Why Report On Negative News?
There is a need to report on the negative as well as the positive.
Recently a reader of the Haverford-Havertown Patch asked why negative news seems to triumph over positive stories.
And it does seem that way and more than one reader has asked that from time to time.
From Francis Cavone, who was charged for allegedly having a collection of child porn on his computer, to Michael Donohue, who resigned from being a prosecutor with the county District Attorney’s Office after authorities charged him in a hit-and-run case, to house fires and accidents, it does appear that negative news gets reported on more.
But there are reasons for it. It is a news organization’s responsibility to report on the bad things that happen in our community, to the best of its ability. By reporting on accidents, people know which routes to avoid if roads are closed and by covering crimes people can take extra precaution to protect not only themselves but also their loved ones.
And as a society, it would be irresponsible for us to pretend that nothing bad happens. As 17th century Archbishop John Tillotson is attributed as wisely saying, “Ignorance and inconsideration are the two great causes of the ruin of mankind.”
But a lot of good can come from reporting on the bad. For example, 14-year-old Jake Vantrieste who has suffered a brain injury after allegedly being struck by Donohue received a fundraiser from motorcycle gangs and clubs to help pay for his mounting medical costs.
When the Reynolds’ Family home on Manoa Road was nearly destroyed in a fire last year, family, friends and members of the community came together and held a fundraiser for them.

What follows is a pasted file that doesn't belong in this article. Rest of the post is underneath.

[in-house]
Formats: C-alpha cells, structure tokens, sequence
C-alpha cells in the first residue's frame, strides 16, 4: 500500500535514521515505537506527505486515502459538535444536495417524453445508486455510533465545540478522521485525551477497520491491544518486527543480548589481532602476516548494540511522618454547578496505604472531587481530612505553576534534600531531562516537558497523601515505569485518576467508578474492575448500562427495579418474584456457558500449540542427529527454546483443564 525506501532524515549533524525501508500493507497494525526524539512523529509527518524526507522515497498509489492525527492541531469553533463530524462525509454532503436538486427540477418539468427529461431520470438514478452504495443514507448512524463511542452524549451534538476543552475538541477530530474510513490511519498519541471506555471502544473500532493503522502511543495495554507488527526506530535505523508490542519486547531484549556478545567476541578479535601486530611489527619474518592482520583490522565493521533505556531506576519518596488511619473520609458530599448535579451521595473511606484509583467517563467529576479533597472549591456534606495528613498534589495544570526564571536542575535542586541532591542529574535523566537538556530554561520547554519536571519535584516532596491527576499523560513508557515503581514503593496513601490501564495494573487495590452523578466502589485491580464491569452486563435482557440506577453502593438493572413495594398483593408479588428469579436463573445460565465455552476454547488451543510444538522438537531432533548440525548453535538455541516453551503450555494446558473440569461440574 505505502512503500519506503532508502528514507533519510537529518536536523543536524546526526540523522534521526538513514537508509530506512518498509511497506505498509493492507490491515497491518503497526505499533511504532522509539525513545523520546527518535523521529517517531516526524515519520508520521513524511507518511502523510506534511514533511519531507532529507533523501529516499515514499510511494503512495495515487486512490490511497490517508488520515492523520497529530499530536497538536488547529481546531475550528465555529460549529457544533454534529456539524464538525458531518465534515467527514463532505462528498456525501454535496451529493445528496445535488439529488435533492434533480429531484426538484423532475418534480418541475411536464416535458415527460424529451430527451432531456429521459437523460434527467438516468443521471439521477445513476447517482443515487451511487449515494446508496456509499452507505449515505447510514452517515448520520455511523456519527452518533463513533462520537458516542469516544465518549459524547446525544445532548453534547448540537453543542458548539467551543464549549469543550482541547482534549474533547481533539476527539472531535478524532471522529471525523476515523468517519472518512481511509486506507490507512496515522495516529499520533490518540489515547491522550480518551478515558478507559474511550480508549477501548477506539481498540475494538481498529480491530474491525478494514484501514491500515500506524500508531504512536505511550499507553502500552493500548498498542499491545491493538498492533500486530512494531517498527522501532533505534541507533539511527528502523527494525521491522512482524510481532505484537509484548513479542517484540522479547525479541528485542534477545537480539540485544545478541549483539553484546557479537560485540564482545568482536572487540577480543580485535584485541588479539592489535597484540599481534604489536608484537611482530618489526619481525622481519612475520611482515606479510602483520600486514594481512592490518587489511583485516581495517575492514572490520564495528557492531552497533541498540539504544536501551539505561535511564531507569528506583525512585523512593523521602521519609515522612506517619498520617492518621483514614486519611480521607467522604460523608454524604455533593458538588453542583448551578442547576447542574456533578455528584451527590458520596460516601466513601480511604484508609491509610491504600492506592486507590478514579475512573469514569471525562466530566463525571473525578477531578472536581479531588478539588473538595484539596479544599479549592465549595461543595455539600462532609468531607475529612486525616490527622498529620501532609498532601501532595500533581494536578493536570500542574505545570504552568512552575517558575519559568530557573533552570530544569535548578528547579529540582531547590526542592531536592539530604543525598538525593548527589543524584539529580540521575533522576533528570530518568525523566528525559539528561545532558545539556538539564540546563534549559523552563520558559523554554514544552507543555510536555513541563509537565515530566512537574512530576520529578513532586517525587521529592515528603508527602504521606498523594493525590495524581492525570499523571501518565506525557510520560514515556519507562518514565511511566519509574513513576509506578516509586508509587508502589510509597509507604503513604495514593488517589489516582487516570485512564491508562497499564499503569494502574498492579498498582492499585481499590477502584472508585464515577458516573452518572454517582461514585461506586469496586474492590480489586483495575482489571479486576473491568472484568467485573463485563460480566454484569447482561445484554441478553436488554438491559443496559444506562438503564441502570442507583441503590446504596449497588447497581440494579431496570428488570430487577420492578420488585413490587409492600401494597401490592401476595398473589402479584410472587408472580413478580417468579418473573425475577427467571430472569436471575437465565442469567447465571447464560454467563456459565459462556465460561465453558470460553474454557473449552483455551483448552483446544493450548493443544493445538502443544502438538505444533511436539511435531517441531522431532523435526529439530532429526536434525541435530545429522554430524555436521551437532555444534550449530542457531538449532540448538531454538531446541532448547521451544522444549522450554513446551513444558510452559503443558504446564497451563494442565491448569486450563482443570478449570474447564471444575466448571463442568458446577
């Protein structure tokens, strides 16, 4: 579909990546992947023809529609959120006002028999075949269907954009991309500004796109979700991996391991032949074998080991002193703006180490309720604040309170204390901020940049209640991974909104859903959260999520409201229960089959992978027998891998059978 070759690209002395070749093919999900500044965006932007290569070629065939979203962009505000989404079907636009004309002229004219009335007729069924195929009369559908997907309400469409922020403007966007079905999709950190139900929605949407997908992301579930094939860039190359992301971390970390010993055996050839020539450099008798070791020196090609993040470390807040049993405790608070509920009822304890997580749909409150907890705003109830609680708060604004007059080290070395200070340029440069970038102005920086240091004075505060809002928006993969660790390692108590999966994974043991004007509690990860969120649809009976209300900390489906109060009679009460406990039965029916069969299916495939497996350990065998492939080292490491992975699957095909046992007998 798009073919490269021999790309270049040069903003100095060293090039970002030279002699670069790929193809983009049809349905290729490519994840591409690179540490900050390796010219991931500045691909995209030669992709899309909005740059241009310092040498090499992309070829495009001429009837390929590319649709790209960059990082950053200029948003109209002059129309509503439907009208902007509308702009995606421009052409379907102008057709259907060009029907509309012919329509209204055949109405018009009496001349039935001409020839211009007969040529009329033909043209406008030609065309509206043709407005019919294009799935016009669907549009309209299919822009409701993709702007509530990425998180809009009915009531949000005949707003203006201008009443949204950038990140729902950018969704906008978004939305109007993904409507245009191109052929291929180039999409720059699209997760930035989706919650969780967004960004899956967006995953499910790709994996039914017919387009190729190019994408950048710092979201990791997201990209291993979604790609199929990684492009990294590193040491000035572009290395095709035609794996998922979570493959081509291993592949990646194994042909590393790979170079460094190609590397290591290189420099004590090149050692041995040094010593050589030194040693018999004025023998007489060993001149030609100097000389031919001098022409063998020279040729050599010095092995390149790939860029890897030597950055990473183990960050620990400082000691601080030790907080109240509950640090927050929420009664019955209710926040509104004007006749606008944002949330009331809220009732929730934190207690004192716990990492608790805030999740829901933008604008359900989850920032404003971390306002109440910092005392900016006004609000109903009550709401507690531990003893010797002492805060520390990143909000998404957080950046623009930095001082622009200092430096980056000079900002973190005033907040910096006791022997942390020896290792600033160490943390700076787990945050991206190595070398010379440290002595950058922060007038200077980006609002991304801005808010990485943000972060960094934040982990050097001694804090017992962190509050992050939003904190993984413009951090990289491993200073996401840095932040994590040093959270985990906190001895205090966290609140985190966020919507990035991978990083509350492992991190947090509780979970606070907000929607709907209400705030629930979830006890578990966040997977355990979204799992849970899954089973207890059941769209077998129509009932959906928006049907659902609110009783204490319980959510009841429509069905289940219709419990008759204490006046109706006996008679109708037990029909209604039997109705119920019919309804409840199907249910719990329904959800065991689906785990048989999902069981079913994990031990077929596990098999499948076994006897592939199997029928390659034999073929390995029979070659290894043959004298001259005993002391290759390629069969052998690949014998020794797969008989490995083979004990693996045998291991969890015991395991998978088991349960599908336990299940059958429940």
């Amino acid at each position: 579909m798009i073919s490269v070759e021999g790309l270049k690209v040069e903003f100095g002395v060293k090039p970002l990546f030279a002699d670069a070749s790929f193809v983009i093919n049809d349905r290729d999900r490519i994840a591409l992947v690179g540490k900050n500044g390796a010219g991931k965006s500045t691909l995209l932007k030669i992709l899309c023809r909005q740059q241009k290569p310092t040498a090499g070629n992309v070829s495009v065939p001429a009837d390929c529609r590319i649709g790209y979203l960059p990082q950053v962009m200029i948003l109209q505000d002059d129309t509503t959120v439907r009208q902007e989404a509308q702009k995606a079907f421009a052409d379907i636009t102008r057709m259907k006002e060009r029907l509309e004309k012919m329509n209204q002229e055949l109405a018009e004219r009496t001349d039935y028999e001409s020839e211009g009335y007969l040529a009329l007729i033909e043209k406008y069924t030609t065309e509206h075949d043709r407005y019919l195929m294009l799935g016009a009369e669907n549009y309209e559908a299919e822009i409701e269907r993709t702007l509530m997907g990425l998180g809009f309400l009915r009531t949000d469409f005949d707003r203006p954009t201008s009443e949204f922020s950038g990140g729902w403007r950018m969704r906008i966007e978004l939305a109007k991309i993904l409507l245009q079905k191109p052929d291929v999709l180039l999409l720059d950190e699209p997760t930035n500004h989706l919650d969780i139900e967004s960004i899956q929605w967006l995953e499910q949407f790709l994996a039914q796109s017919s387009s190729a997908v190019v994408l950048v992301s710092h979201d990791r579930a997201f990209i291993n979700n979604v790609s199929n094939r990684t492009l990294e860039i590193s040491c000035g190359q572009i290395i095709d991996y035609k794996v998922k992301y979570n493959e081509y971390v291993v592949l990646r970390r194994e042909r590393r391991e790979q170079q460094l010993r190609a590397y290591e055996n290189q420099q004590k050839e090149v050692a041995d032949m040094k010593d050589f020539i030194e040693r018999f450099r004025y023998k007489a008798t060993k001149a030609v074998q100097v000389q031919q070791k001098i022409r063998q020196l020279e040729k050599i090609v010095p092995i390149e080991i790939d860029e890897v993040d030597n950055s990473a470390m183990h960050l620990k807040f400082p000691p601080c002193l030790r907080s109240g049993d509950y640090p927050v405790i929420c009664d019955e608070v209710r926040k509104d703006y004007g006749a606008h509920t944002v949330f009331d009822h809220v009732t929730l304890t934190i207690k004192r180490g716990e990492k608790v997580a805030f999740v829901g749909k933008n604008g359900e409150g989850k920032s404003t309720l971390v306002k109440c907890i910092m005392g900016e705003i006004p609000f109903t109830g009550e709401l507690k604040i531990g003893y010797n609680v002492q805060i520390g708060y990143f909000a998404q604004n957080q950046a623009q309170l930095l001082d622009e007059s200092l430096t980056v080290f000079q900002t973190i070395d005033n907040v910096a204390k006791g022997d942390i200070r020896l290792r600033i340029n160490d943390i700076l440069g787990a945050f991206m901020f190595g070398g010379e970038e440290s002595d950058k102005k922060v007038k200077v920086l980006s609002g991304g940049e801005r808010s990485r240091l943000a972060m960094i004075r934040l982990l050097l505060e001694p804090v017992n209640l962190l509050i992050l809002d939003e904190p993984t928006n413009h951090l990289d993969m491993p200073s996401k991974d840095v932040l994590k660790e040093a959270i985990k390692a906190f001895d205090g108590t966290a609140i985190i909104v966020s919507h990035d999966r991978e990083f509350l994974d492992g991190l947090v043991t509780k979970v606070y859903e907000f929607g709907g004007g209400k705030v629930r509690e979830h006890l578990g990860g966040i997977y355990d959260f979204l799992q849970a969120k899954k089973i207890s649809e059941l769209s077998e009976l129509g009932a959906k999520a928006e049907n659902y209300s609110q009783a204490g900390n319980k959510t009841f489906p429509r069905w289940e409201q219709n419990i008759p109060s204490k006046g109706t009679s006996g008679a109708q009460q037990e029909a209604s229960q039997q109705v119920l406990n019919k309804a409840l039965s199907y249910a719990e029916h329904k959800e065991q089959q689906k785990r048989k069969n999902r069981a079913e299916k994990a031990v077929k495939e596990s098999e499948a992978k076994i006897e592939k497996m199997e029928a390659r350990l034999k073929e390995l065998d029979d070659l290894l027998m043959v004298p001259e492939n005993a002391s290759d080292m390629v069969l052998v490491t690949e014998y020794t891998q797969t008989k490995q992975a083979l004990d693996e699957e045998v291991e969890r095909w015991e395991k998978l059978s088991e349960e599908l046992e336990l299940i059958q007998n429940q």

And why did all of these good things happen? Because many people heard about these horrible incidents from the news and word-of-mouth and decided to do something about it.
But good news is also being reported, but it seems as if some people are either not aware of them or ignore them entirely, or heavily criticize these stories, calling them “fluff pieces.”
Which is unfair. People should know about Patrick Donovan, a deaf and autistic young man who makes it his mission every Christmas Eve to deliver baby formula and supplies to needy children.
And readers should be made aware of Shane Ryan’s excellent swimming achievements or even little Maria Paterson who was selling Girl Scout cookies at the Manoa Shopping Center. Also, even a bit of good news in these tough economic times needs to be read, such as when at least eight job offers were given by Nolan Painting last summer.
Also, while not all town or school board meetings can be exciting, people should be made aware of what is happening in their community. After all, politics is like vegetables: They may not be tasty but you need them.
It is a news organization’s job to report on the news, good, bad or indifferent.
But making a bad situation better or a making a good thing great is also up to the community.